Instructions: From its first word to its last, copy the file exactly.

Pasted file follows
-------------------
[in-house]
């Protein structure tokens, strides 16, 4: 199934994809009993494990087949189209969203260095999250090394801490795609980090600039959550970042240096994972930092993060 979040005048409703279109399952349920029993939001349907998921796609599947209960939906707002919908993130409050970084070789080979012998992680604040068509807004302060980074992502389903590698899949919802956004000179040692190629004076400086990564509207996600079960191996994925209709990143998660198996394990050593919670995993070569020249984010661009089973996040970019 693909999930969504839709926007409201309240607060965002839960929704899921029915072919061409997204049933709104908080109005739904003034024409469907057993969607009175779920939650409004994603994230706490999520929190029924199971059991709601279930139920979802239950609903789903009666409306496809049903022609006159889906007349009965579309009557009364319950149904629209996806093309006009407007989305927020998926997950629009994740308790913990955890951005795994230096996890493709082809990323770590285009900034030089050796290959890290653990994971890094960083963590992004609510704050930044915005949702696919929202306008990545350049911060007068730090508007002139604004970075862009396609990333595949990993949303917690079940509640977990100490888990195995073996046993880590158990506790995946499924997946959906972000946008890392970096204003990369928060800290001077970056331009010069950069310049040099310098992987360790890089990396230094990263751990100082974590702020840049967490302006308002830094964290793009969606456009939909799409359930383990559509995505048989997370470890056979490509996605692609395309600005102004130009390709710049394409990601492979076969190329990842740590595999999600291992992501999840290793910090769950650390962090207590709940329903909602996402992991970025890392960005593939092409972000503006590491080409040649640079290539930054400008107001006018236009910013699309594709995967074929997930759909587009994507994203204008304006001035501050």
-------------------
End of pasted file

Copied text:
[in-house]
């Protein structure tokens, strides 16, 4: 199934994809009993494990087949189209969203260095999250090394801490795609980090600039959550970042240096994972930092993060 979040005048409703279109399952349920029993939001349907998921796609599947209960939906707002919908993130409050970084070789080979012998992680604040068509807004302060980074992502389903590698899949919802956004000179040692190629004076400086990564509207996600079960191996994925209709990143998660198996394990050593919670995993070569020249984010661009089973996040970019 693909999930969504839709926007409201309240607060965002839960929704899921029915072919061409997204049933709104908080109005739904003034024409469907057993969607009175779920939650409004994603994230706490999520929190029924199971059991709601279930139920979802239950609903789903009666409306496809049903022609006159889906007349009965579309009557009364319950149904629209996806093309006009407007989305927020998926997950629009994740308790913990955890951005795994230096996890493709082809990323770590285009900034030089050796290959890290653990994971890094960083963590992004609510704050930044915005949702696919929202306008990545350049911060007068730090508007002139604004970075862009396609990333595949990993949303917690079940509640977990100490888990195995073996046993880590158990506790995946499924997946959906972000946008890392970096204003990369928060800290001077970056331009010069950069310049040099310098992987360790890089990396230094990263751990100082974590702020840049967490302006308002830094964290793009969606456009939909799409359930383990559509995505048989997370470890056979490509996605692609395309600005102004130009390709710049394409990601492979076969190329990842740590595999999600291992992501999840290793910090769950650390962090207590709940329903909602996402992991970025890392960005593939092409972000503006590491080409040649640079290539930054400008107001006018236009910013699309594709995967074929997930759909587009994507994203204008304006001035501050």